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Eugène Delacroix: Liberty Leading the People, 1830

 

During the Industrial Revolution, many children and adolescents worked in the suburbs of Paris. When out of work, they evolved in bands. Ragged and hungry, they roamed in the streets of the capital. The titis or gamins of Paris laughed at everything, didn’t hesitate to steal, and were adepts at vulgarity.

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The Parisian titi is embodied in the guise of Gavroche, a street child full of banter, mischief, and resourcefulness in Les Miserables. Victor Hugo moreover fondly calls him “this little great soul” when he collapses under bullets, during the barricades of 1830.   The child brandishing pistols in Eugène Delacroix’s painting  Liberty Leading the People (1830) is often cited as the main source of inspiration for Victor Hugo’s Gavroche.

 

Today, this heroic figure has been reduced to a kitschy character to charm tourists. Titi’s postcards can be purchased in every souvenir shop. Like all the Parisian fauna, the titi/gamin has been immortalized on film and in songs. Here is the most popular one along with other versions of the tacky art:

 

 

 

 

Related posts for People of Paris:

La Grisette  

Where the Revolutionaries Lived

 

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Giuseppe de Nittis: The Salon of Princess Mathilde, 1883

 

One of the largest differences between the Brits and the French was their attitude toward women. The British gentleman suffered women where he could not avoid them and avoided them where he could by seeking refuge in men-only clubs. The Frenchman, on the contrary, did not feel bright unless there were women around. He did seek them out during his leisure time and he was keen to converse in their company. The French were never afraid of clever women and they allowed them to rule as the salonnières.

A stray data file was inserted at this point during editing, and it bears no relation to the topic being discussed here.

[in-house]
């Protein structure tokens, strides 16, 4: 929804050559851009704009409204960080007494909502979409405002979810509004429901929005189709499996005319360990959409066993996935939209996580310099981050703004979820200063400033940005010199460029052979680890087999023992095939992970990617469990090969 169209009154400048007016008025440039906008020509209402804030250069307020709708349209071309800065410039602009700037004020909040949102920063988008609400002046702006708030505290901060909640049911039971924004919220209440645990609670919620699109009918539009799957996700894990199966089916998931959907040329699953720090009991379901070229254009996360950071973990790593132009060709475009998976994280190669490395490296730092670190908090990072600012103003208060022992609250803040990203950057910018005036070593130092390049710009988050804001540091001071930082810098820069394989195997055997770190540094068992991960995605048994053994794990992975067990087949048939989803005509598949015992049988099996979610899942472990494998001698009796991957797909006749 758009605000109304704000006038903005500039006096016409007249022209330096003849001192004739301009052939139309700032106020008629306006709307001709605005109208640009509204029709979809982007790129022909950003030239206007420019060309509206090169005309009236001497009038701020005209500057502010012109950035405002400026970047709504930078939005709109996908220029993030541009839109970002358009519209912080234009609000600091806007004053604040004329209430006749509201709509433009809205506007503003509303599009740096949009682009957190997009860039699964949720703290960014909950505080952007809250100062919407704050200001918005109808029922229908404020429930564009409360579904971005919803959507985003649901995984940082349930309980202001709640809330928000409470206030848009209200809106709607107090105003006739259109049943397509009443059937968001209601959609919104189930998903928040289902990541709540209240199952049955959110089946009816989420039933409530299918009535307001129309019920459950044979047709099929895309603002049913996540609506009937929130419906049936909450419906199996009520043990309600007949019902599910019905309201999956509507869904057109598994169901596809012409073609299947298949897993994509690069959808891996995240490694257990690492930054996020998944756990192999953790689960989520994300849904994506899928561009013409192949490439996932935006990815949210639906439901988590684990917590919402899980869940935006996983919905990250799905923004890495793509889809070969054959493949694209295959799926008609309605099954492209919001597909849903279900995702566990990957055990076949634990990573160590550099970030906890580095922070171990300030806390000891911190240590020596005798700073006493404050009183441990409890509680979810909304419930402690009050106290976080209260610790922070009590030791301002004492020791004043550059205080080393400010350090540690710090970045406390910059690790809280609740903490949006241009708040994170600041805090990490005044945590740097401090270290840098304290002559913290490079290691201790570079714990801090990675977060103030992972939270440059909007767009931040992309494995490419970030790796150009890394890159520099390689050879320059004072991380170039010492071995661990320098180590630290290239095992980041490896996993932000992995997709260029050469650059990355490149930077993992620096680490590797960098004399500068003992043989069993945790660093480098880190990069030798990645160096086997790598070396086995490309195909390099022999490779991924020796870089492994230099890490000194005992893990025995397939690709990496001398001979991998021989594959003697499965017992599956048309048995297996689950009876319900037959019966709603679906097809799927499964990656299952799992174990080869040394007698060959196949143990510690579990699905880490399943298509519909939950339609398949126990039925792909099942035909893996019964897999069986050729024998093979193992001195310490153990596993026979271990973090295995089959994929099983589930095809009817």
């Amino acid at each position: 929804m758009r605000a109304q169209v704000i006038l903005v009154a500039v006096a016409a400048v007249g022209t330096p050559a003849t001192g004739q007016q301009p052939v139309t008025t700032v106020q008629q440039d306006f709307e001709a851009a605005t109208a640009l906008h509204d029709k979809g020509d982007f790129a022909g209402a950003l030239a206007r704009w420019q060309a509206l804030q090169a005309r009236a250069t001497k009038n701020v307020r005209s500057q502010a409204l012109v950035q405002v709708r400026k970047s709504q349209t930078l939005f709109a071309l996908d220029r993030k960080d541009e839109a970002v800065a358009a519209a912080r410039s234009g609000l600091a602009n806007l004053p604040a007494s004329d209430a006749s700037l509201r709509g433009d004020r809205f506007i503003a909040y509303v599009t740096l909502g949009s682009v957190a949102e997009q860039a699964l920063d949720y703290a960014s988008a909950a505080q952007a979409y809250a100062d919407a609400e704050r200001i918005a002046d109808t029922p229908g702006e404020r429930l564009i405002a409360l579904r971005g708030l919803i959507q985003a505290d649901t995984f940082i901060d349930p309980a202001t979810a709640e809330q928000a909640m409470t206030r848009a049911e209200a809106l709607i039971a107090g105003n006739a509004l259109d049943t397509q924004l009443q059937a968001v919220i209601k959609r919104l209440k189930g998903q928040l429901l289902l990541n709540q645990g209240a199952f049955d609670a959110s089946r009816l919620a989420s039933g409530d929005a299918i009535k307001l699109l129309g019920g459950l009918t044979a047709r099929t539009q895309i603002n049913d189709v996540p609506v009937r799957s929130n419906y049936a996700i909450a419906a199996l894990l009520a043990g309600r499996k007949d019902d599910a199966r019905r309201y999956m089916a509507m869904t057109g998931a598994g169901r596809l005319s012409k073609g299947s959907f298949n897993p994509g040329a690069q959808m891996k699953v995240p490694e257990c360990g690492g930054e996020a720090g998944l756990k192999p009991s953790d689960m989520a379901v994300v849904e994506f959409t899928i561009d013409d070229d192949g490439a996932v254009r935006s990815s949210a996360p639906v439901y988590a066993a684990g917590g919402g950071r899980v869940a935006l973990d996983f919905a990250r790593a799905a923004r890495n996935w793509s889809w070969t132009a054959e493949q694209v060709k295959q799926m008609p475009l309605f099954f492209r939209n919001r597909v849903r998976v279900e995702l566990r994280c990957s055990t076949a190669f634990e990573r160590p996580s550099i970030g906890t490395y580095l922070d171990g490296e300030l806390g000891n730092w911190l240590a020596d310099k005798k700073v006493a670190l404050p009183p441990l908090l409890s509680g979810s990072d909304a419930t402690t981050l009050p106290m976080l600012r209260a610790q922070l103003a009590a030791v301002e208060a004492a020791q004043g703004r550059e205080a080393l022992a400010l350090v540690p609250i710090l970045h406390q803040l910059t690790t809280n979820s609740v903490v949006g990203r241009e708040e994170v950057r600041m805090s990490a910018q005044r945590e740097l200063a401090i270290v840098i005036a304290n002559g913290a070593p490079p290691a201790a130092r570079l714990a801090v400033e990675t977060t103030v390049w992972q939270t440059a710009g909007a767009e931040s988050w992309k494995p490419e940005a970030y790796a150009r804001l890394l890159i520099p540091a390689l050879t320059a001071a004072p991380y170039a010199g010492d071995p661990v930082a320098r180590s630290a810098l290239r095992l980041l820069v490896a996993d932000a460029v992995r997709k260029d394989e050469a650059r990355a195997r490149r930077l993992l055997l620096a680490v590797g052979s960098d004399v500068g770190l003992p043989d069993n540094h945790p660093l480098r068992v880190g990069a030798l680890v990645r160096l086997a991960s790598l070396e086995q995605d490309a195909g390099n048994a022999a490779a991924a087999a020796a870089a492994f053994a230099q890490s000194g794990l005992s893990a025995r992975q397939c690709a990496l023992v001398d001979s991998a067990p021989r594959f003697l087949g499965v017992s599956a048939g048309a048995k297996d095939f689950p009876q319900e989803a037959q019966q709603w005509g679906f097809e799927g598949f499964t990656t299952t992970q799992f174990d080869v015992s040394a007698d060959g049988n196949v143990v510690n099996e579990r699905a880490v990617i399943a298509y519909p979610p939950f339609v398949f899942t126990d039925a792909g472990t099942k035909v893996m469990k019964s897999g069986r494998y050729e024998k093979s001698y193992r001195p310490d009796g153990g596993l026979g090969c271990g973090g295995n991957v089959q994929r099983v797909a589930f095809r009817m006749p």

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A 17th-century literary salon.

 

The tradition of the Parisian Salon was an old one. It began in the seventeenth century and was largely abandoned during the WW1. The salonnières, who hosted these gatherings in their homes, held power. Political plots were hatched, new literary trends were started, scientific discoveries were publicized, and new artistic talents were launched under their influence.

Could you, yourself, become a salonnière?

Who knows? Maybe you already have every asset to revive this ancient tradition. Let’s see what it takes:

You must be a woman. Salons were always run by women. It did not matter whether they were respectable or not. A princess could compete with a courtesan for the same guests.

You must be rich. Your house must offer an agreeable background for the sophisticated exchange of ideas. A well-run Salon may provide a Wednesday dinner for some thirty seated guests and a Saturday reception for about one hundred. Quality wine was a must. Good food was expected as well.

You must have a complacent husband or no husband at all. Very rarely, a husband would hang around and co-host the events. The ideal husband would content himself with a visit to his mistress and allow his wife to rule the crowd.

You must have a great man. Salons were built around a great man who served as a magnet to attract other desirables. He could be a philosopher, a politician, a music composer, or a famous author. Often, the great man was the salonnière’s lover and her goal was to make him even greater.

You must be attentive to new trends and courageous enough to start one. Depending on the type of your salon, you must be aware of what goes on in politics, culture, or science. You must read the latest novel, meet the latest polar explorer, or recognize the right time to introduce new talent.